Corporate Training & e-Learning Blog

Tuesday

Make e-Learning Engaging - Please!

We've all seen dead-boring e-learning courses. Heck, many of us have probably been involved in creating less than stellar e-learning. But we all have had to start somewhere. And we have all seen (or at least heard about) the high drop-out rates of e-learners. Today, of course, we find ourselves in the new world of "e-learning 2.0" with uncountable tools at our disposable (including the web), some of which make developing effective and engaging e-courses not only easy but pleasurable! But what can we really do to keep learners engaged and ensure that they will complete their e-learning modules?

Allison Rossett and Antonia Chan wrote a useful white paper for Adobe Systems, called Engaging with the New eLearning, in which they offer 12 great suggestions. These are the high-level highlights:
  1. Participants must believe the e-learning will be useful to them.
  2. If value for the participants is not obvious, provide a vivid example to make it obvious.
  3. The program must provide opportunities for success, never failure or uncertainty.
  4. Make the program real to participants by, for example, anchoring the topic to something familiar to them.
  5. Since participant involvement will be required, demonstrate what that participation might look like.
  6. Make the program active and thought-provoking - keep participants doing and thinking.
  7. Make it human by including stories, lessons learned, quotes, anecdotal trivia, etc.
  8. Guide and track participants.
  9. Blend your e-learning program with other learning tools and opportunities, such as blogs, a performance support tool, an online assessment, online chats with fellow learners, a forum, videos, etc.
  10. Use online communities to help participants form relationships, collaborate, and work as a team with others - by using a blog, wiki, discussion board, and other online tools.
  11. Make it POP! Add some WOW! This requires creating something dramatic, compelling, and authentic that is still also perceived as valuable to the learner.
  12. Measure results and effectiveness, and keep on improving.
You don't have to begin implementing all 12 of these recommendations at once. Ease into them and have fun. If you're having fun, chances are better that your learners will have fun. Good luck!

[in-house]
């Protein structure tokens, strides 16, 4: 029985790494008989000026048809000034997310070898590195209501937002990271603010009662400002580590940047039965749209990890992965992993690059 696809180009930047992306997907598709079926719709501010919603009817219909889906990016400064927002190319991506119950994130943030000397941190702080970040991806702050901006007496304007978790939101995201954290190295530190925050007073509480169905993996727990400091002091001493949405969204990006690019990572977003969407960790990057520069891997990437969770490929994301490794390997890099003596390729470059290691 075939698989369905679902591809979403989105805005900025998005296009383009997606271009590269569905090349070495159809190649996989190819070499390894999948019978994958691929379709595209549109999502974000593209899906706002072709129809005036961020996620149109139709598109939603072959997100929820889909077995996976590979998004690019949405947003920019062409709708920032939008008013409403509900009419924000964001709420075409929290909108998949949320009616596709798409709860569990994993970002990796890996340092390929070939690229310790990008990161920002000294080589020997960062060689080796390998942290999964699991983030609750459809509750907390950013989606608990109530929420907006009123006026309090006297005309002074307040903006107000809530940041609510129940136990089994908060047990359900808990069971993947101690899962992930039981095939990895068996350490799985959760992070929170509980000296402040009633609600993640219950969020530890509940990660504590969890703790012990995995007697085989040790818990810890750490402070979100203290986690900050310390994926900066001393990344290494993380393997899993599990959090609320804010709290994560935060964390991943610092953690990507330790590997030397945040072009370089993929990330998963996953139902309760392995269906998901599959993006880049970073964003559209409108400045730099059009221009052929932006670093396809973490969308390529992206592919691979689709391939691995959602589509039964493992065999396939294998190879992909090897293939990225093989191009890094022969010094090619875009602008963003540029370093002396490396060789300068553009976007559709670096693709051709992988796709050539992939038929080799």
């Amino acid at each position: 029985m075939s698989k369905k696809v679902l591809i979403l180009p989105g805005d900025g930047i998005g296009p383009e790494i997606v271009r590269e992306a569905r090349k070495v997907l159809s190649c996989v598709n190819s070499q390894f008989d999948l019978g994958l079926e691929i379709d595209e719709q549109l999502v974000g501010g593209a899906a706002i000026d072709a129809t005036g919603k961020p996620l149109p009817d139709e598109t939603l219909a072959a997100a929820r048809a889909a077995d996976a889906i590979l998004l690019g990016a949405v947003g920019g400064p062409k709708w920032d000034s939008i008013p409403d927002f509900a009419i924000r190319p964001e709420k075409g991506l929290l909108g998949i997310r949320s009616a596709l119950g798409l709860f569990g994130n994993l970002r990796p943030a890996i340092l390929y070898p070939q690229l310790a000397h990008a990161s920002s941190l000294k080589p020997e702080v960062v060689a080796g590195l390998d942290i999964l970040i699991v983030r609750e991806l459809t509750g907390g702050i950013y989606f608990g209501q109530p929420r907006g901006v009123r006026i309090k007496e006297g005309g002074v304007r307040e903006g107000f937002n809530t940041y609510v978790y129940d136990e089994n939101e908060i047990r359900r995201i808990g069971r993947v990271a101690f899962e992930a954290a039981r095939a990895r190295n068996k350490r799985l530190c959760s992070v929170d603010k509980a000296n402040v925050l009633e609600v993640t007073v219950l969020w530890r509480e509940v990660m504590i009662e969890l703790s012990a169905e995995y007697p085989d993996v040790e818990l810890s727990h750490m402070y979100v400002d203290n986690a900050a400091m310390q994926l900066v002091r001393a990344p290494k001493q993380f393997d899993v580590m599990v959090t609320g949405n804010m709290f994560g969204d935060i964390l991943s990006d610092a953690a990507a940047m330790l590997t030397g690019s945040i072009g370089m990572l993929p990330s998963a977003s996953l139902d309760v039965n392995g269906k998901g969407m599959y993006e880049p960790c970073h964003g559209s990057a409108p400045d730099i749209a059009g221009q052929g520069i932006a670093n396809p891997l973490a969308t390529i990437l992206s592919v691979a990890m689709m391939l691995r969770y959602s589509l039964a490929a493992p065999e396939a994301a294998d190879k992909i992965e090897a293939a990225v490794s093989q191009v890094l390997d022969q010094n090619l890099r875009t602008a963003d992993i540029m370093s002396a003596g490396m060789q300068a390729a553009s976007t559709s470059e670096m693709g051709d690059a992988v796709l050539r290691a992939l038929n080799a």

5 Comments:

  • Thank you. This is really, really helpful. My organization has created our first eLearning course and the suggestions listed are a useful checklist for those of us in the BETA stage of design and development. We can't control what people believe...or maybe we can by inspiring that confidence and desire to experience personal development via online learning.

    By Anonymous Delores, at 10:15 PM EDT  

  • Most of Dr. Rossett's suggestions seem excellent and sensible.

    The one that I found curious was the third regarding making sure there's no opportunity to fail. It seems to me that in my prior roles, whether it's with training simulations of semiconductor wafers, or with patients in health care, eLearning job simulations provide an opportunity to practice, and fail, in a safe environment. It reduced the learner's anxiety about practicing in high-stakes environments. Perhaps this isn't the sort of eLearning that Dr. Rossett and you referenced, and of course I agree that we want the learner to eventually feel successful, but I thought this point was worth making.

    Thanks for the thought-provoking post.

    Matt

    By OpenID The Scientific Leader, at 9:11 AM EDT  

  • I recently came accross your blog and have been reading along. I thought I would leave my first comment. I dont know what to

    say except that I have enjoyed reading. Nice blog. I will keep visiting this blog very often.



    Sarah

    http://www.thetreadmillguide.com

    By Blogger sarah, at 3:02 AM EST  

  • Some company are doing well on Corporate training, some others don't. I just remember a case that happened recently. I was invited to submit proposal for corporate training program at a Japanese corporation, a major shipping company. During the conversation, I realized that the management is quite committed to developing its staff. However, the approach to corporate training as how they are taking is insufficient. Interesting facts that I found include the followings:

    Staff don't see a benefit of training course, that's why they're lack of motivation to sit in for a training workshop
    Training programs don't make a link between Company objectives/performance, Department objectives and individual performance. Evidences are: The company just pick up/buy Courses and send staff to the events, and ignore what their truly needs are. These needs should be generated from company objectives, and individual performance which is a matter of each person' strengths & weaknesses
    Company doesn't have a training system in general such as policy, guidelines, tools... Such system should be in place to help staff see certain benefit in people development and to help managers evaluate the performance of their subordinates after learning
    Last point, the training budget is not built on a thorough analysis.
    After that session, the company decided to stop shopping for courses and start to build a solid base about training system. As now they realize that their approach to corporate training is not appropriate and something should be changed.
    ben
    http://www.resumepromo.com

    By Anonymous usa jobs, at 12:15 PM EST  

  • Heartiest thank you for-
    "Make e-Learning Engaging - Please!"
    Really i agree with post.

    By Blogger dipika, at 3:18 AM EDT  

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